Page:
However, there are places in our country where rape culture exists. For one, there's our prison system, where male prisoners are raped so often, that when prison rapes are figured into rape statistics, men, on average, are raped more often than women. And then there's our military, where women soldiers are frequently raped, with their rapes often going unpunished and unreported.
But perhaps the most egregious example of rape culture occurs within our own justice system. Police officers, who are supposed to serve and protect the public, have not only sexually-assaulted women, but have gotten away with it. Such is the case with this one example:
When 20-year-old Sarah Smith got into an accident with a motorcyclist in 2008, it was nothing but bad news—she was driving with a suspended license. It got worse. When police showed up, officer Adam Skweres took Smith aside and implied that he could either make it look like the accident was her fault or give the other party a ticket. It depended on whether she’d agree to perform unspecified sexual favors. Skweres also threatened that if she told anyone, he’d “make sure you never walk, talk, or speak again,” and looked at his gun. That scared her enough that she immediately reported what he’d done to the police, according to the Pittsburgh Post-Gazette.As with most cases of police abuse and brutality, this is hardly an isolated incident. Reports of police officers sexually harassing and assaulting women, often taken under their custody, occur frequently, almost on a weekly basis.
Another four years passed before the department arrested Skweres and suspended him without pay, and then only because he tried to rape a woman while on duty. By that time, Smith had moved out of the city for fear of running into him again. Three other women told stories similar to Smith’s, and on March 11 Skewers pleaded guilty to bribery, indecent assault, and other charges.
But more often than not, these incidents go unreported, with the officers in question going unpunished, facing no consequences for their crime, and if they do suffer consequences, it's often a slap on the wrist like being placed on administrative leave.
Because these rapes often go unreported, they are hard to track, but rough estimates can be made by tracking news articles. And even then, the numbers are staggering:
As part of a 2008 study, former police officer Tim Maher, a criminologist at the University of Missouri-St. Louis, asked 20 police chiefs whether police sexual misconduct was a problem; 18 responded in the affirmative. The 13 chiefs willing to offer estimates thought an average of 19 percent of cops were involved—if correct, that translates to more than 150,000 police officers nationwide. An informal effort by the Cato Institute in 2010 to track the number of police sexual-misconduct cases just in news stories counted 618 complaints nationwide that year, 354 of which involved forcible nonconsensual sexual activity like sexual assault or sexual battery.Now I ask you: should we be the least bit surprised by all of this? Appalled? Yes. But shocked? As with other accounts of police abuse and brutality, hardly!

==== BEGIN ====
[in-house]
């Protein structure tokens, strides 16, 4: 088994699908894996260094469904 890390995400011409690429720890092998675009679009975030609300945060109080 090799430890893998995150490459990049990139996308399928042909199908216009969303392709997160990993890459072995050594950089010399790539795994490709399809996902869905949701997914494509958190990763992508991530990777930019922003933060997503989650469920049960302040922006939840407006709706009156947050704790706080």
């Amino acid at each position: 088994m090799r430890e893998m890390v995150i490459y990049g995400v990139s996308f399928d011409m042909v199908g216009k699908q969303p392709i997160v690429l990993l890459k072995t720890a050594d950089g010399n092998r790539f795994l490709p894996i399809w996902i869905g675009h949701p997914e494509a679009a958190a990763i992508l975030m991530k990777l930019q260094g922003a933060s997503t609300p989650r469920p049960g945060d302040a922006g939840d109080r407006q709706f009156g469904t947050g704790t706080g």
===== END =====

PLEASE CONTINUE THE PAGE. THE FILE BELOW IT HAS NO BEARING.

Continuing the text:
Like other members of the state, the police are bestowed with the sole privilege of using force and coercion in society, and more often than not, they use that privilege to their own advantage, sometimes to the detriment of others, as with these rapes.
This, of course, is not to say that all police officers are "pigs" or "brutes." Some perform their jobs with integrity, honoring their duty to protect and serve. But anyone paying attention to the abuses in our justice system have to attest that, while not all officers are brutes, most brutes are officers. When you have a job that permits one the power to use force and coercion, don't be surprised when most of the people applying for it are psychopaths wishing to abuse that power.
Revelations like this make me somewhat sympathize with the Occupy movement. Sure, they're unwashed hippies and college dropouts, but they have a point when they claim that one percent of the population exploits the remaining 99 percent. However, I see this dichotomy, not as one of economics, but as one of power; not as divide between rich and poor, but as a divide between the powerful and the powerless. One percent holds power that the 99 percent do not have, and because of this, they are held to completely different standards than the rest of us. When they commit a crime, they receive a slap on the wrist; but when we commit the same crime, we are punished to the full extent of the law. Again, I ask, why even bother calling this a "justice" system? It's more of a "just us" system.
But as much as I consider the current system evil, like Thomas Paine, I consider it a necessary evil. If we insist on a state that wields the power to use force and coercion, that power should be limited to preventing force and coercion among the citizenry. But what happens when that power becomes systematically abused? At that point, we are left with two options: either impose regulations to curtail this abuse of power, or scrap the entire system completely.
Right now, many civil liberty and feminist groups are fighting to place such limits on police abuse, forcing police departments to adopt standards and guidelines on how to deal with such sexual abuse. This I consider to be noble, but as with other attempts to regulate the state, inevitably futile. And if that be the result, what then?